Psychometric tests may be useful in delineating patterns of cognitive deficit at various stages of severity and in identifying the qualitative aspects of performance deficit. Although laboratory tests are sometimes used to support the diagnosis of Alzheimer's disease, the laboratory is actually more useful in excluding other causes of cognitive deterioration. Atrophy of the cerebral cortex is often seen on computed tomography, but it is frequently overinterpreted. There is a poor correlation between size of the brain ventricles, widened cerebral sulci, and severity of dementia (Fox, Topel, and Huckman 1975). Attempts have been made to correlate dementia with brain density (Albert et al. 1984). Unfortunately, results have been inconsistent, and there is a pressing need for quantitative computed tomographic studies that correlate the scanning images with clinical and pathological findings.

Differential Diagnosis

Alzheimer's disease may be difficult to distinguish from other untreatable progressive dementias, which include Pick's disease, demyelinating diseases, slowly progressive brain tumors, inflammatory diseases, arteriosclerotic vascular diseases, toxic exposures, repeated metabolic insults, deficiency diseases, late sequelae of head trauma, Creutzfeldt-Jakob disease, and viral and fungal infections. Dementia is common in patients with terminal cancer and may result from a variety of causes.

The evaluation of a patient presenting with dementia often reveals untreatable causes, but treatable dementia is discovered in 20 to 25 percent of such patients (Wells 1977).

Treatable causes of dementia include pernicious anemia, thyroid disorders, chronic central nervous system infections, toxic exposures, surgically correctable mass lesions, inflammatory vascular disease, certain forms of arteriosclerotic vascular disease, and normal-pressure hydrocephalus. Occasionally, iatrogenic dementia, related to the inappropriate use of medication or to idiosyncratic drug effects, is identified. Multi-infarct dementia may be the most difficult progressive dementia to differentiate from Alzheimer's disease despite the fact that specific diagnostic criteria for each have been promulgated in the official nomenclature. There is an obvious need for a valid and reliable set of clinical criteria to distinguish the two conditions. Nonetheless, risk fac tors for stroke should be evaluated and controlled when possible in every patient with early dementia.

J. L. Cummings and D. F. Benson (1983) suggest that all forms of dementia other than Alzheimer's and Pick's disease show signs of subcortical dysfunction in addition to more obvious cortical signs. This is especially true of dementia associated with basal ganglia disease, which regularly produces the characteristic subcortical pattern of slowed thinking, attention deficit, memory impairment, and apathy. Subcortical dementia occurs in 20 to 40 percent of patients with Parkinson's disease (Marttila and Rinne 1976) and is also observed in progressive supranuclear palsy, Huntington's chorea, and Wilson's disease. Symptomatic treatment of basal ganglia disease occasionally improves the associated dementia. Antidepressants may improve cognition as well as any associated depression (Albert, Feldman, and Willis 1974).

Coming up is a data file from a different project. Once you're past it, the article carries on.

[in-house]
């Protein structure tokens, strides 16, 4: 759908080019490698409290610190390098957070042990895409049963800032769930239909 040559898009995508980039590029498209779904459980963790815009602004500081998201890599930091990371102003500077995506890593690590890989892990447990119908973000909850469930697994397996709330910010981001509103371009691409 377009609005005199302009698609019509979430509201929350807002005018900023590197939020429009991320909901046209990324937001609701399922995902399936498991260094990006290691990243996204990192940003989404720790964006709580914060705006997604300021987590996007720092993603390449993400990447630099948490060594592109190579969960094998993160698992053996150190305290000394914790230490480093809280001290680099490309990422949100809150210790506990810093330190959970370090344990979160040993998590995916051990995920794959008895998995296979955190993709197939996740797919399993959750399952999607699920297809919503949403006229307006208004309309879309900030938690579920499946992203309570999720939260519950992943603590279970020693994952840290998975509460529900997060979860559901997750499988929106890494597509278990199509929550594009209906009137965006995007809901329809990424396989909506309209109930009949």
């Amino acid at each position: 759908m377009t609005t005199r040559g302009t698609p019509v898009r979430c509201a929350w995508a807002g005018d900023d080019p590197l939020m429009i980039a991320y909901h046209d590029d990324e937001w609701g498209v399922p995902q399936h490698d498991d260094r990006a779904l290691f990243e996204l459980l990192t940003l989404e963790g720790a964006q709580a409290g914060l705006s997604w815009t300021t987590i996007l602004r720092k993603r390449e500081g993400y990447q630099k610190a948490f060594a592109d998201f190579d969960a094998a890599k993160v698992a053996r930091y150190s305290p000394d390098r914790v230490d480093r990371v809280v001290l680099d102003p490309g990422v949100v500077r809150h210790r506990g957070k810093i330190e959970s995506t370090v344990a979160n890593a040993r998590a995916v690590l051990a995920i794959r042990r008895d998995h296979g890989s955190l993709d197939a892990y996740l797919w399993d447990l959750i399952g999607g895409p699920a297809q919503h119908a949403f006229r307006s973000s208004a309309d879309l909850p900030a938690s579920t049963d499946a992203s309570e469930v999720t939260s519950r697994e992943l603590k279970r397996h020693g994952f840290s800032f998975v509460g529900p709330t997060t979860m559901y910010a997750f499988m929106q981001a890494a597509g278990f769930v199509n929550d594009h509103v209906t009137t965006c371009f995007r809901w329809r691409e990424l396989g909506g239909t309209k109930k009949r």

Depression is the most common treatable illness that may masquerade as Alzheimer-type senile dementia. Cognitive abilities return to baseline levels when depression is treated. Because some patients with early dementia have secondary depression, dementia and pseudodementia may be difficult to differentiate. The depression that occurs in the early stages of Alzheimer-type senile dementia tends to resolve as the disease progresses. Pseudodemented, depressed patients are apt to have poor attention, inconsistent cognitive changes, absence of cortical signs, weight loss, sleep disturbance, guilt, poor self-esteem, a past personal family psychiatric history, and a more rapid onset.

In contrast, patients with cortical dementia of Alzheimer-type often show insidious onset, slow progression, early loss of insight, amnesia for remote and recent events, spatial disorientation, reduction in spontaneous speech, and occasionally aphasia. Agnosia, apraxia, increased muscular tension, and abnormal neurological reflexes may also be present (Gustafson and Nilsson 1982).